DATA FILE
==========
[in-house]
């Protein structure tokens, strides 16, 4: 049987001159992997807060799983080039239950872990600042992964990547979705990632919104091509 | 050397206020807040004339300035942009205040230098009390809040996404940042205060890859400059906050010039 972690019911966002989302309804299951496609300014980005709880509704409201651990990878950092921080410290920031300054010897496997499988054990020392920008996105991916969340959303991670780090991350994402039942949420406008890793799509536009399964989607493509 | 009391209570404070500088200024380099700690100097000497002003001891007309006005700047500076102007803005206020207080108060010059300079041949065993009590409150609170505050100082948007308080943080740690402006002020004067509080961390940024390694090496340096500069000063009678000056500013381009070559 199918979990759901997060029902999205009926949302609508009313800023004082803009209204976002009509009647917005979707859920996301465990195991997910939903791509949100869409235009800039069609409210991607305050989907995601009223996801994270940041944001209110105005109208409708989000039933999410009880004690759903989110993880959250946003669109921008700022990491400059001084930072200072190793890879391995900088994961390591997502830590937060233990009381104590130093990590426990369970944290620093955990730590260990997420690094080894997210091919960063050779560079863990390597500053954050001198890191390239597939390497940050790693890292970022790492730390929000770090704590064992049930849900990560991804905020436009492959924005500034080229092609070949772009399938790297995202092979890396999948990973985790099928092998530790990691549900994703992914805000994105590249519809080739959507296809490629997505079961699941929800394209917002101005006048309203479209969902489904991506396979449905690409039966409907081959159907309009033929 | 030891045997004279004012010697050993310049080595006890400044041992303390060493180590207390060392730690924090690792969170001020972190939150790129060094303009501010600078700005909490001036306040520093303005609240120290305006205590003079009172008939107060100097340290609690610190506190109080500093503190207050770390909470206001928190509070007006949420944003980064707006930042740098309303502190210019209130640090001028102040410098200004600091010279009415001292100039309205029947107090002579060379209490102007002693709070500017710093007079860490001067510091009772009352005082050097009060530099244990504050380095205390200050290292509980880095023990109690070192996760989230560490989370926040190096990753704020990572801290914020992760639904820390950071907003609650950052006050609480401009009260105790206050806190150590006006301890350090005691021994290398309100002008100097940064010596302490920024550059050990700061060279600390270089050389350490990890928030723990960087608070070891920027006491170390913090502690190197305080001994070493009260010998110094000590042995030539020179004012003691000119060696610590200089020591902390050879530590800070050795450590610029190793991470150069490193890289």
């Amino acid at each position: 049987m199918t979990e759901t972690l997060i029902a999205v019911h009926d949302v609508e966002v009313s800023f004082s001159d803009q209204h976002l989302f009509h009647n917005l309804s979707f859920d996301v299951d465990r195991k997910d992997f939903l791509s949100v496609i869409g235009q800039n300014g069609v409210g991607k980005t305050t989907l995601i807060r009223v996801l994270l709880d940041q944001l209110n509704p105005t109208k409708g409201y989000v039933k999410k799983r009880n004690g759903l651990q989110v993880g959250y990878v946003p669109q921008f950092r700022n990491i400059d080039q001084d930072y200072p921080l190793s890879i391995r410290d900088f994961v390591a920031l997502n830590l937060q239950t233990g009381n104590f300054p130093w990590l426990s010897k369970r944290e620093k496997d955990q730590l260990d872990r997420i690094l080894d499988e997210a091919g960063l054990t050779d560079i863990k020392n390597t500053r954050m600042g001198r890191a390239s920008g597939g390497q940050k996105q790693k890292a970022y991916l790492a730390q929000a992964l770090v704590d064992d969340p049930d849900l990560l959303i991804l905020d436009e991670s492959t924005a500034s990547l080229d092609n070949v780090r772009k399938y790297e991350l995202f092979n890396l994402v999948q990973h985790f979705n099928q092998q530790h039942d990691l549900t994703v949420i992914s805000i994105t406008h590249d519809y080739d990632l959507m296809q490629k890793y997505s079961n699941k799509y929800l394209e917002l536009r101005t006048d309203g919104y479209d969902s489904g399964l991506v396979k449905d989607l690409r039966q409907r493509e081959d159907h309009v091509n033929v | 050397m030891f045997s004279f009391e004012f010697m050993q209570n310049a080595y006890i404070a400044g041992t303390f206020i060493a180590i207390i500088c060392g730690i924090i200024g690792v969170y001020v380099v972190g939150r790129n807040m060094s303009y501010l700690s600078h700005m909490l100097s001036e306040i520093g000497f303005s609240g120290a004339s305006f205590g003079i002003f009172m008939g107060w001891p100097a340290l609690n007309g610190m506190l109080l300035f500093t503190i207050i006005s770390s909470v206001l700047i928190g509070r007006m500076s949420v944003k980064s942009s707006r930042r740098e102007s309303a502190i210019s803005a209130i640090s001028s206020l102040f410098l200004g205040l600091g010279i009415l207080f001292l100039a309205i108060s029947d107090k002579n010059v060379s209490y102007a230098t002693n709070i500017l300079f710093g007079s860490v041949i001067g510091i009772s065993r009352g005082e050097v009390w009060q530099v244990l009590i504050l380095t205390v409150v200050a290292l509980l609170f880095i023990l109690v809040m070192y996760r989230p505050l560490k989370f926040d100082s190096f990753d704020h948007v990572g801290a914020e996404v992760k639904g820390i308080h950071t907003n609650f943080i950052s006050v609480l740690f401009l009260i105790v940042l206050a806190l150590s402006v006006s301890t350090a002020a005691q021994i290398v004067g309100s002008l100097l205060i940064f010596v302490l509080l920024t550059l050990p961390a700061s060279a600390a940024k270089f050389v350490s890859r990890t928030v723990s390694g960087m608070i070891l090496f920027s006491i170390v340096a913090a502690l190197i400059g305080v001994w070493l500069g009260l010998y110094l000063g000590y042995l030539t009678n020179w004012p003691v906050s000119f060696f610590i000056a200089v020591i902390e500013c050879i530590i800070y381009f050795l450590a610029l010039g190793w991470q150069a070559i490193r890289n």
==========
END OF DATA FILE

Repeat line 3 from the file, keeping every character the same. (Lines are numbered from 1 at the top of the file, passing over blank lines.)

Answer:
């Amino acid at each position: 049987m199918t979990e759901t972690l997060i029902a999205v019911h009926d949302v609508e966002v009313s800023f004082s001159d803009q209204h976002l989302f009509h009647n917005l309804s979707f859920d996301v299951d465990r195991k997910d992997f939903l791509s949100v496609i869409g235009q800039n300014g069609v409210g991607k980005t305050t989907l995601i807060r009223v996801l994270l709880d940041q944001l209110n509704p105005t109208k409708g409201y989000v039933k999410k799983r009880n004690g759903l651990q989110v993880g959250y990878v946003p669109q921008f950092r700022n990491i400059d080039q001084d930072y200072p921080l190793s890879i391995r410290d900088f994961v390591a920031l997502n830590l937060q239950t233990g009381n104590f300054p130093w990590l426990s010897k369970r944290e620093k496997d955990q730590l260990d872990r997420i690094l080894d499988e997210a091919g960063l054990t050779d560079i863990k020392n390597t500053r954050m600042g001198r890191a390239s920008g597939g390497q940050k996105q790693k890292a970022y991916l790492a730390q929000a992964l770090v704590d064992d969340p049930d849900l990560l959303i991804l905020d436009e991670s492959t924005a500034s990547l080229d092609n070949v780090r772009k399938y790297e991350l995202f092979n890396l994402v999948q990973h985790f979705n099928q092998q530790h039942d990691l549900t994703v949420i992914s805000i994105t406008h590249d519809y080739d990632l959507m296809q490629k890793y997505s079961n699941k799509y929800l394209e917002l536009r101005t006048d309203g919104y479209d969902s489904g399964l991506v396979k449905d989607l690409r039966q409907r493509e081959d159907h309009v091509n033929v | 050397m030891f045997s004279f009391e004012f010697m050993q209570n310049a080595y006890i404070a400044g041992t303390f206020i060493a180590i207390i500088c060392g730690i924090i200024g690792v969170y001020v380099v972190g939150r790129n807040m060094s303009y501010l700690s600078h700005m909490l100097s001036e306040i520093g000497f303005s609240g120290a004339s305006f205590g003079i002003f009172m008939g107060w001891p100097a340290l609690n007309g610190m506190l109080l300035f500093t503190i207050i006005s770390s909470v206001l700047i928190g509070r007006m500076s949420v944003k980064s942009s707006r930042r740098e102007s309303a502190i210019s803005a209130i640090s001028s206020l102040f410098l200004g205040l600091g010279i009415l207080f001292l100039a309205i108060s029947d107090k002579n010059v060379s209490y102007a230098t002693n709070i500017l300079f710093g007079s860490v041949i001067g510091i009772s065993r009352g005082e050097v009390w009060q530099v244990l009590i504050l380095t205390v409150v200050a290292l509980l609170f880095i023990l109690v809040m070192y996760r989230p505050l560490k989370f926040d100082s190096f990753d704020h948007v990572g801290a914020e996404v992760k639904g820390i308080h950071t907003n609650f943080i950052s006050v609480l740690f401009l009260i105790v940042l206050a806190l150590s402006v006006s301890t350090a002020a005691q021994i290398v004067g309100s002008l100097l205060i940064f010596v302490l509080l920024t550059l050990p961390a700061s060279a600390a940024k270089f050389v350490s890859r990890t928030v723990s390694g960087m608070i070891l090496f920027s006491i170390v340096a913090a502690l190197i400059g305080v001994w070493l500069g009260l010998y110094l000063g000590y042995l030539t009678n020179w004012p003691v906050s000119f060696f610590i000056a200089v020591i902390e500013c050879i530590i800070y381009f050795l450590a610029l010039g190793w991470q150069a070559i490193r890289n």